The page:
Erie County will see this spring if a major sewer project in the South Towns will alleviate sewage-based pollution flowing through Woodlawn Beach.
Erie County has a mass of overflow valves in various sewer systems, whether the county system, the Buffalo system or some of the other sewer networks in the county. When heavy rains or spring thaws come along, the sewer lines can be overwhelmed and sewage-contaminated water overflows into streams.
That's been a long-time problem feeding into Rush Creek, which flows through Woodlawn Beach on its way to Lake Erie.
"The Rush Creek project kind of looked at the whole system really regionally and there was also elimination of three pumping stations and also elimination of the Blasdell waste water treatment plant," said Erie County Deputy Commissioner of Environment and Planning Joseph Fiegl.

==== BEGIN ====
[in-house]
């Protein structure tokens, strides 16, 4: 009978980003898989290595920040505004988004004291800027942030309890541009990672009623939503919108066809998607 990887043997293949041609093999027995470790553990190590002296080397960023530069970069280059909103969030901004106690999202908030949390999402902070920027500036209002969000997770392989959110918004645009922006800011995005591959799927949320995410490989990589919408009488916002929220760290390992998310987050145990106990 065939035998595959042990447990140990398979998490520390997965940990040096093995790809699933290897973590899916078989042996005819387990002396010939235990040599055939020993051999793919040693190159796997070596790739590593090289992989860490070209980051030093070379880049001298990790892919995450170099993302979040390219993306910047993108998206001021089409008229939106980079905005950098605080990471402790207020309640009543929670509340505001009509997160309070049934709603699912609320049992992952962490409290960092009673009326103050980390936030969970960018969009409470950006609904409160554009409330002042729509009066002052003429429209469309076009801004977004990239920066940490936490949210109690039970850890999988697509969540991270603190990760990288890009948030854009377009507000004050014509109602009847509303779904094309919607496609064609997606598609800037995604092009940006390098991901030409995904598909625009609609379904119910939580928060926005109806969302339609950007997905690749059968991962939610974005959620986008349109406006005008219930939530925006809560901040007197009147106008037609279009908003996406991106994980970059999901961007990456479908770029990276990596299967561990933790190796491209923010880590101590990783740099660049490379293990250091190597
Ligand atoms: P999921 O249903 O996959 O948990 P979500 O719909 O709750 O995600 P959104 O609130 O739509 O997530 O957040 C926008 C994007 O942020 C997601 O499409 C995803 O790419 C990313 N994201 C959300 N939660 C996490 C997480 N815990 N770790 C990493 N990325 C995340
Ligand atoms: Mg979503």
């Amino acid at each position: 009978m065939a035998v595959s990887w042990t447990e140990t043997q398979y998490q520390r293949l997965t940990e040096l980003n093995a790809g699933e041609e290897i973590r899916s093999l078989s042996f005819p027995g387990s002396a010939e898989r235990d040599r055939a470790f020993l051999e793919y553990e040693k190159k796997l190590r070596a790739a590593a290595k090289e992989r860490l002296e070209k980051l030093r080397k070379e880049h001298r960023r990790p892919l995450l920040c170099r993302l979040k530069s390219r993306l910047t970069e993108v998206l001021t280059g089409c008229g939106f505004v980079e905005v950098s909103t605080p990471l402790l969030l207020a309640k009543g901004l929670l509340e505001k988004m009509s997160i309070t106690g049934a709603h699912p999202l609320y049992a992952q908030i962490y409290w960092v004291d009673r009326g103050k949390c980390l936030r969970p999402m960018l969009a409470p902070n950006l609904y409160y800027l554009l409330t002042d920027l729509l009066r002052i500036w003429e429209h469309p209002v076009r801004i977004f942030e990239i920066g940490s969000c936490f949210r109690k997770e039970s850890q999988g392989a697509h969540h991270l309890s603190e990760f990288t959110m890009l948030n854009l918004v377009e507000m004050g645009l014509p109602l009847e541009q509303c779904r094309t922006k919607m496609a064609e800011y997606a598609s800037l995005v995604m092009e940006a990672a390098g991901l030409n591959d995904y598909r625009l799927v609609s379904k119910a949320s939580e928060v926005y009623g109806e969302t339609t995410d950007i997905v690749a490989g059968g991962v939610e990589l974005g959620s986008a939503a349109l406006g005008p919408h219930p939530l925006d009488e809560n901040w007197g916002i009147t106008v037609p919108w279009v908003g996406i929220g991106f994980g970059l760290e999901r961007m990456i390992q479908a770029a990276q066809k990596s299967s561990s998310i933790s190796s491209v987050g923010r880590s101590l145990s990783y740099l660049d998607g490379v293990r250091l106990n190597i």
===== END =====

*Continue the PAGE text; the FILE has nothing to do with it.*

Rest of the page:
"So, it's also led to more efficient operations and then also allowed us to increase electrical usage and things like that."
Updates in technology, Fiegl pointed out, are helping to ease a longstanding environmental problem.
"You put in what are called area velocity probes into the sewer system and you put these bands into the flow," Fiegl said.
"What it does is it measures the level and measures the velocity. And, when you have level and you have velocity, you can determine the amount of flow going through there. And then you look at what the flow is during dry weather and then look at what the flow is during wet weather."
Planners can review the information gathered to determine why there can be major variations between wet and dry weather flow. It may be caused by connections to lots of home downspouts or it may be caused by pipes which have separated underground.